(RxWiki News) If having a high waist-to-hip ratio is in your genetics, you may also have a higher risk of type 2 diabetes and heart disease, according to a new study.
Being overweight or obese has long been considered a risk factor for type 2 diabetes and heart disease, but this study looked at the distribution of weight on the body. And the Massachusetts General Hospital researchers behind this study found that weight distribution may matter.
The waist-to-hip ratio is an indicator of how fat is distributed on the body. People with a higher waist-to-hip ratio are more likely to have fat around the belly than in other areas.
These researchers looked at more than 334,000 participants from past studies. They found that those who had a genetic predisposition to a higher waist-to-hip ratio were more likely than those who didn't to also have markers for type 2 diabetes and heart disease.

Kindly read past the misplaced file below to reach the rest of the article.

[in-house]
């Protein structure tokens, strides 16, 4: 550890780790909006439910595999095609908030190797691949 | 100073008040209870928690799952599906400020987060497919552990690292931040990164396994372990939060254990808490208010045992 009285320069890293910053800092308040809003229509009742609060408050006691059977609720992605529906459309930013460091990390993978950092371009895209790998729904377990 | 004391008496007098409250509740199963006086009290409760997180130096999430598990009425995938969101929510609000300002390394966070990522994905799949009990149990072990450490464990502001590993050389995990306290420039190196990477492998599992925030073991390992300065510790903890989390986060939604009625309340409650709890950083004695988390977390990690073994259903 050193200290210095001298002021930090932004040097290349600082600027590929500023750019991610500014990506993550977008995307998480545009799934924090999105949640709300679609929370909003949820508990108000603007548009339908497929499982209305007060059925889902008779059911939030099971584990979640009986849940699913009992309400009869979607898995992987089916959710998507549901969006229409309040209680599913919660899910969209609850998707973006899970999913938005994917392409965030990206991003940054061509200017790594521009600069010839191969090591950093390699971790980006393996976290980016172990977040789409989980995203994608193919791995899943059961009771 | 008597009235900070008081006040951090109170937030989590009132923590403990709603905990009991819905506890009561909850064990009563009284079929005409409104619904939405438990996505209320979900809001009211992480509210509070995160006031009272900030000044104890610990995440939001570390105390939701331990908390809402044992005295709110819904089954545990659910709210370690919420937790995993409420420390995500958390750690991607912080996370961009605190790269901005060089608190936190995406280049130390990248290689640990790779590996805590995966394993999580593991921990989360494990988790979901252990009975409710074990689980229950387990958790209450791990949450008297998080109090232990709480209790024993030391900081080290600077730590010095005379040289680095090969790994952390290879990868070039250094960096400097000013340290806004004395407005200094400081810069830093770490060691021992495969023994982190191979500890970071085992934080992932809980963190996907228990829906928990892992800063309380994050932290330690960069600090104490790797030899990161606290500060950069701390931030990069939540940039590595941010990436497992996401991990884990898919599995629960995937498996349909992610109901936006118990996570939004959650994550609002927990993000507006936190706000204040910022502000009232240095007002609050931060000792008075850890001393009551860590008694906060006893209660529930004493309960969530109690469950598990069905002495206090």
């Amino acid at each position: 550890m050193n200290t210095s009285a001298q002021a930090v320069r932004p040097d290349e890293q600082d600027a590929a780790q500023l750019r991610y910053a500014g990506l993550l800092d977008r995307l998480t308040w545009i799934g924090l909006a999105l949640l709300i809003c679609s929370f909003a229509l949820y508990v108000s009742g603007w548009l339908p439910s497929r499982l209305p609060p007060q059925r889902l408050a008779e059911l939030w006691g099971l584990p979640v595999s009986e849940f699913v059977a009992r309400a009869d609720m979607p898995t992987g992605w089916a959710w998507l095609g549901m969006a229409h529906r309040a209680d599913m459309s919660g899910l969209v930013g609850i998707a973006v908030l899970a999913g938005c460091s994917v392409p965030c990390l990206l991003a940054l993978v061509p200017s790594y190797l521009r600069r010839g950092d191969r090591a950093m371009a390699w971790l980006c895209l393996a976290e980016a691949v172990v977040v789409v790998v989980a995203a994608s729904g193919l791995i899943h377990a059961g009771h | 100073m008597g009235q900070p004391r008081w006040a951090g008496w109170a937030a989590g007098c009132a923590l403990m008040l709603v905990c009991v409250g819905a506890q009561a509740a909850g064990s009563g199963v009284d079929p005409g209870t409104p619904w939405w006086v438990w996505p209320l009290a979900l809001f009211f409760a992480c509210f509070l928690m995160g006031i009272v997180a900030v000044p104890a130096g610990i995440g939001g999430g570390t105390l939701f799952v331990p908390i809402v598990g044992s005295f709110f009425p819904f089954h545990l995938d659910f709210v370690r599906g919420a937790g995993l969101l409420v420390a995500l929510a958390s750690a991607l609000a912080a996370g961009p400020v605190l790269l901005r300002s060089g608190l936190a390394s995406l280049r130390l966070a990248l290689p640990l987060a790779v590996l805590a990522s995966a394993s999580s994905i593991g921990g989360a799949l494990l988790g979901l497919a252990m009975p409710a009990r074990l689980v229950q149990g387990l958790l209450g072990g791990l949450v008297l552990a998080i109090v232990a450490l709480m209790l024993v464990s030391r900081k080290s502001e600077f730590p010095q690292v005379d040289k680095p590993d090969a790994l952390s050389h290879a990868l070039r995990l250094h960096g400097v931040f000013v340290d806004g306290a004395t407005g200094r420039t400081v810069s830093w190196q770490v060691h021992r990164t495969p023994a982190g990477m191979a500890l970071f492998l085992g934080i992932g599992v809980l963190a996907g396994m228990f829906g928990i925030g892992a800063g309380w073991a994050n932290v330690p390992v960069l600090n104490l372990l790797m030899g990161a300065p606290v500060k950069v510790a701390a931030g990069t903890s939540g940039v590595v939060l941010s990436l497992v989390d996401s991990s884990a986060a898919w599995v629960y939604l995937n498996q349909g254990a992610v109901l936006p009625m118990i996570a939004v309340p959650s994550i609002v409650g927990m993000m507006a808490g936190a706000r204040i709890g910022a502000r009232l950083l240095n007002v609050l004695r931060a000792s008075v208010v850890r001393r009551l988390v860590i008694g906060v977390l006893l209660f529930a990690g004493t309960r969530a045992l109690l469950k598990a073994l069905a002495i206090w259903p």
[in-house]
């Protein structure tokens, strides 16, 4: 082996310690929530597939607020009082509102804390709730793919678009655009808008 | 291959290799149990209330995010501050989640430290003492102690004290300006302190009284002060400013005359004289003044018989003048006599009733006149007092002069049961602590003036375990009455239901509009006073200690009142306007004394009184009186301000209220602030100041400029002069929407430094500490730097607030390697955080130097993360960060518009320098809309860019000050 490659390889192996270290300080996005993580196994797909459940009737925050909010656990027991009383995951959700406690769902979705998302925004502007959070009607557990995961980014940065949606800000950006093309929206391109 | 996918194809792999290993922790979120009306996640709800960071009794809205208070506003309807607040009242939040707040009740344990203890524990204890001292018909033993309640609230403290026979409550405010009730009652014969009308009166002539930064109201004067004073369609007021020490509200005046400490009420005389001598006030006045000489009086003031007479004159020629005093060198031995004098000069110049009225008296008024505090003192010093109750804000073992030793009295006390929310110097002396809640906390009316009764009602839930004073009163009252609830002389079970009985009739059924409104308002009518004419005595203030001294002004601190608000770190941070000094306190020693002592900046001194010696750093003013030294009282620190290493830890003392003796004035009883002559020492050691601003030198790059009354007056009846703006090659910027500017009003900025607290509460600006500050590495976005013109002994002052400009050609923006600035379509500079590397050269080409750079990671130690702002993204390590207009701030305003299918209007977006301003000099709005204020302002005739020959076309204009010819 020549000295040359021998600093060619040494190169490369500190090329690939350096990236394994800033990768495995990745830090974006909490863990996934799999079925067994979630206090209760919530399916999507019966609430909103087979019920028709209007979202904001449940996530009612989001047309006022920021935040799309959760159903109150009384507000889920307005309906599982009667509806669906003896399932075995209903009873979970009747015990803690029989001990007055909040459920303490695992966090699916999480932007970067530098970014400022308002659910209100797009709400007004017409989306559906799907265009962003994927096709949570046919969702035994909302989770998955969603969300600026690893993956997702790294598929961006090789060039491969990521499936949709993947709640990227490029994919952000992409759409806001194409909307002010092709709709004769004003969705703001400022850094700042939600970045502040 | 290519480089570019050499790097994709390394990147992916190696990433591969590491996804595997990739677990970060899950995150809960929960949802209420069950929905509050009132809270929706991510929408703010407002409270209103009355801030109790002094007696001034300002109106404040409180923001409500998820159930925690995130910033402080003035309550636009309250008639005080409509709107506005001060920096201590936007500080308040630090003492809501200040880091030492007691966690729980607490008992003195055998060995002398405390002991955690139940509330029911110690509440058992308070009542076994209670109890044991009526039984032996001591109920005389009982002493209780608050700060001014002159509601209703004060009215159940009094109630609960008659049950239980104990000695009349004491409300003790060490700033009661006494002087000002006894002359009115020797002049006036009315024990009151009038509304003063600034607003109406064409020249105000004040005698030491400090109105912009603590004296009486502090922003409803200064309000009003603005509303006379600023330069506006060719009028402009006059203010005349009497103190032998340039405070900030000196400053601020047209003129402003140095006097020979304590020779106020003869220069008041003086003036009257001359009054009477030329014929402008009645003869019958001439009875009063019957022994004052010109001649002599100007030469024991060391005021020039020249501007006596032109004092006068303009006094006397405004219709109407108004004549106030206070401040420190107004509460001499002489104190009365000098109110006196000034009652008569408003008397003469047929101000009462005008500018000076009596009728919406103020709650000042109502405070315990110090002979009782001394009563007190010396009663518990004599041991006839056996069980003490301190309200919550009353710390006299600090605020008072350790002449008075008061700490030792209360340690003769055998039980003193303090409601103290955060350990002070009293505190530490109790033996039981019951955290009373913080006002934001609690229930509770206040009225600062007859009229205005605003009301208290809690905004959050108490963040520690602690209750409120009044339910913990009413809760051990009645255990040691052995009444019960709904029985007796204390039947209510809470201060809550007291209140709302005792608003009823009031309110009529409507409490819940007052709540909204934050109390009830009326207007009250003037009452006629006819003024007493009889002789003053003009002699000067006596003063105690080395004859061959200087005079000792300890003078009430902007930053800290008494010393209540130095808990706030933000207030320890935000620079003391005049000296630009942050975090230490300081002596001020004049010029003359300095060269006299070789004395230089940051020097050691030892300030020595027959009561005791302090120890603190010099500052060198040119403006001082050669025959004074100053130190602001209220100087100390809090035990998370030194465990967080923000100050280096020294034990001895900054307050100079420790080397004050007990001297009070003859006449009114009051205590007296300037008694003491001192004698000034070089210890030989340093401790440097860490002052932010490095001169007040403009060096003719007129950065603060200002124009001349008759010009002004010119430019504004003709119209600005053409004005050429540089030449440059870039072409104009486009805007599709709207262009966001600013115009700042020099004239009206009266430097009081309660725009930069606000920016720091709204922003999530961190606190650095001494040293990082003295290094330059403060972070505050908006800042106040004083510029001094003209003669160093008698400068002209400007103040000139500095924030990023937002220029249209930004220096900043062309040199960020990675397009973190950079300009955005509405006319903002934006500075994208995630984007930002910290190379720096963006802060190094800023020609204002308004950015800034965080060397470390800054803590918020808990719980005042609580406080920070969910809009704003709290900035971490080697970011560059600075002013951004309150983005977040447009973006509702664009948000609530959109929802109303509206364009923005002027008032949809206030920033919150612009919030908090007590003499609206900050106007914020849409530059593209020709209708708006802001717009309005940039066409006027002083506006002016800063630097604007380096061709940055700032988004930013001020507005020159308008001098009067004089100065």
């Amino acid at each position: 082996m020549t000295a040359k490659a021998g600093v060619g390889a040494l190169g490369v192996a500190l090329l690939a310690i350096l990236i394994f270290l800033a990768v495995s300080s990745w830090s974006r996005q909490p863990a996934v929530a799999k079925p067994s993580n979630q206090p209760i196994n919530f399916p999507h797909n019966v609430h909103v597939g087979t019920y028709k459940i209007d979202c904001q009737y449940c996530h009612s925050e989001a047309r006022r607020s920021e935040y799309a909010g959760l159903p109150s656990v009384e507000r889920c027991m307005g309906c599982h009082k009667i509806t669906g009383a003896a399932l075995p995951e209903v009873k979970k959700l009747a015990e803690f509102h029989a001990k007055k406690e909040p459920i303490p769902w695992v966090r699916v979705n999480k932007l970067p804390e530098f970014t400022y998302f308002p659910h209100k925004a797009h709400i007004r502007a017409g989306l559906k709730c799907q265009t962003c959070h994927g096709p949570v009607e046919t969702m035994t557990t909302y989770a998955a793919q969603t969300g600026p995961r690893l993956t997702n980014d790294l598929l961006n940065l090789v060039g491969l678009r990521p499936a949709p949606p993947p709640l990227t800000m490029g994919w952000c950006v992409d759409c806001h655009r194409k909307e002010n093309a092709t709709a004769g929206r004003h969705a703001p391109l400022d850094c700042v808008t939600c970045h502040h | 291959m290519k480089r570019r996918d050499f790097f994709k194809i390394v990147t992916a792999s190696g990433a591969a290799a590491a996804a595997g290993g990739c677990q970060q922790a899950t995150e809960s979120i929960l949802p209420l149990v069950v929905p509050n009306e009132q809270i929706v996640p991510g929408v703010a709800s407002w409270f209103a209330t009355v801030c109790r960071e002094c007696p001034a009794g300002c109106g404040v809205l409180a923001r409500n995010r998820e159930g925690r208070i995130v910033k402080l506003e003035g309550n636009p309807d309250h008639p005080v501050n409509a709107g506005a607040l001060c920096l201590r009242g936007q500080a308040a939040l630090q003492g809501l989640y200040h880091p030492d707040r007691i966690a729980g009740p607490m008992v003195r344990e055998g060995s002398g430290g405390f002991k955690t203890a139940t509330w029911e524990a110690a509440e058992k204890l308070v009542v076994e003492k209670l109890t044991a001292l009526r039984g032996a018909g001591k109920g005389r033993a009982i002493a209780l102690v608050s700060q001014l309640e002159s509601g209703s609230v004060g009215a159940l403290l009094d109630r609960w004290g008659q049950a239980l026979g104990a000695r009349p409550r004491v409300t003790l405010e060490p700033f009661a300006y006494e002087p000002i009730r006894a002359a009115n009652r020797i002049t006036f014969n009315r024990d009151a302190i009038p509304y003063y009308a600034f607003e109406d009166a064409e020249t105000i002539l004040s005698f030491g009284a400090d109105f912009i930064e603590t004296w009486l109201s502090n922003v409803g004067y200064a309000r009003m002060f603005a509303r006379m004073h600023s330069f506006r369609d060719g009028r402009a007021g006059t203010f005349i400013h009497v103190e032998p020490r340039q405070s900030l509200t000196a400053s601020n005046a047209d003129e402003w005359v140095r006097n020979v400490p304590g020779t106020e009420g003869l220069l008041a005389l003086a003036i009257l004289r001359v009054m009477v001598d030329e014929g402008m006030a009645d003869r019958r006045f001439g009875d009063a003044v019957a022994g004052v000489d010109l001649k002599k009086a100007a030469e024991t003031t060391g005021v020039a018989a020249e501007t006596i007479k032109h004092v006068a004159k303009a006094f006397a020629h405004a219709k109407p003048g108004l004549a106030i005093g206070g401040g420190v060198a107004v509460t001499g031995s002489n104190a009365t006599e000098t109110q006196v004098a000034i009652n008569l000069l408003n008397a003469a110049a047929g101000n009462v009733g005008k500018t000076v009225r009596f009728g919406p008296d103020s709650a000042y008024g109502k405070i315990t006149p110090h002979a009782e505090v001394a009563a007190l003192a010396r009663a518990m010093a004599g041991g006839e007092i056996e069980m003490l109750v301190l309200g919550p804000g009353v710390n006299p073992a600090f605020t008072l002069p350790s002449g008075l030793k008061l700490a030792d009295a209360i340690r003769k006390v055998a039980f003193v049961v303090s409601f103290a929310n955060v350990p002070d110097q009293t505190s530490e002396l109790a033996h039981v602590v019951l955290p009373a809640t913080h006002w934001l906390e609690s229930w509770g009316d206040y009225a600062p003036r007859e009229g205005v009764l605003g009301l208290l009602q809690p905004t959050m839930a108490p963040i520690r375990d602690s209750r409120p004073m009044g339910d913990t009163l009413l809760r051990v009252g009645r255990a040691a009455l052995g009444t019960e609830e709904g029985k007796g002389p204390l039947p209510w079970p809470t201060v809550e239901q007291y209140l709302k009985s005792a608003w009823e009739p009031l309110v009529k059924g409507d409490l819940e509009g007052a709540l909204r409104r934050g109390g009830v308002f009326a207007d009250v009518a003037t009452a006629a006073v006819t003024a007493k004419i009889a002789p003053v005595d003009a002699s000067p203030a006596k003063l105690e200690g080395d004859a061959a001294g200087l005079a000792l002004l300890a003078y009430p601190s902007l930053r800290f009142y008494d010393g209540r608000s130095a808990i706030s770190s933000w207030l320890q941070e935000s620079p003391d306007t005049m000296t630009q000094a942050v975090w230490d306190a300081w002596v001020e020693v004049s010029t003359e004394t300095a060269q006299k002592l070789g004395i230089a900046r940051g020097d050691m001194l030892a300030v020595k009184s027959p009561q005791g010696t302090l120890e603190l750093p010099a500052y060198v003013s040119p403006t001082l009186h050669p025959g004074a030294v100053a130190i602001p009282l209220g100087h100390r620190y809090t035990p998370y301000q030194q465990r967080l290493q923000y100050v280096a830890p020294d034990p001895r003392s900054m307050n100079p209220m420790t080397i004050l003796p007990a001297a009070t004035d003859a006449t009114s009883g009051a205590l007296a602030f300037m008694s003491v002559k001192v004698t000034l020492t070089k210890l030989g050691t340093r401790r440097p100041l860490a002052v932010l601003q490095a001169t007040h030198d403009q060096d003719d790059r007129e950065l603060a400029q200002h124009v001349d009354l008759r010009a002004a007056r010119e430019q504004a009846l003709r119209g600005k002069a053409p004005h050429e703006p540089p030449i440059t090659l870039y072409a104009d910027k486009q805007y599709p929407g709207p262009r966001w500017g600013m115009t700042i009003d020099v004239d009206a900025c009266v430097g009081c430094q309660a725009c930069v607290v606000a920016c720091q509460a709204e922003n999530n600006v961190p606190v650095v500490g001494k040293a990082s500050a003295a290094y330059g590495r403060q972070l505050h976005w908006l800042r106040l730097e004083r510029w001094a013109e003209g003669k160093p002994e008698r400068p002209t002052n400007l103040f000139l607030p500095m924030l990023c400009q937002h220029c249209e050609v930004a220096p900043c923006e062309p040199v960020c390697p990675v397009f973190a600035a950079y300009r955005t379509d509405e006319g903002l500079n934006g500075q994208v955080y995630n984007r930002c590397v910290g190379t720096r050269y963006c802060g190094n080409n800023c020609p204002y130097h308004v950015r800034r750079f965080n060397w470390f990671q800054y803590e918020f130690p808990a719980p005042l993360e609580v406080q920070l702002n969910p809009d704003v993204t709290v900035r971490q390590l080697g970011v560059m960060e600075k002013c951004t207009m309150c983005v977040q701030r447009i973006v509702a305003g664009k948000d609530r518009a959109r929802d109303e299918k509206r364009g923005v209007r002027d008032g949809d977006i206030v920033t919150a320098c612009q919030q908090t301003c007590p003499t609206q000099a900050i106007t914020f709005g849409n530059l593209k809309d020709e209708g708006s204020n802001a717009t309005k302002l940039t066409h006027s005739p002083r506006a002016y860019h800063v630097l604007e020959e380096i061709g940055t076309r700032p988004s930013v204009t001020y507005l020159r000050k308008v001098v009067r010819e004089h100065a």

If waist-to-hip ratio, adjusted for body mass index (BMI), proves to be a useful indicator of diabetes and heart disease risk, which could help health care providers better care for patients who may be at risk, these researchers noted.
Lifestyle factors like a healthy diet, regular exercise and not smoking can affect your risk for health problems like heart disease and type 2 diabetes. Talk to your doctor about how to safely help lower your risk.
This study was published in JAMA.
Information on study funding sources and potential conflicts of interest was not available at the time of publication.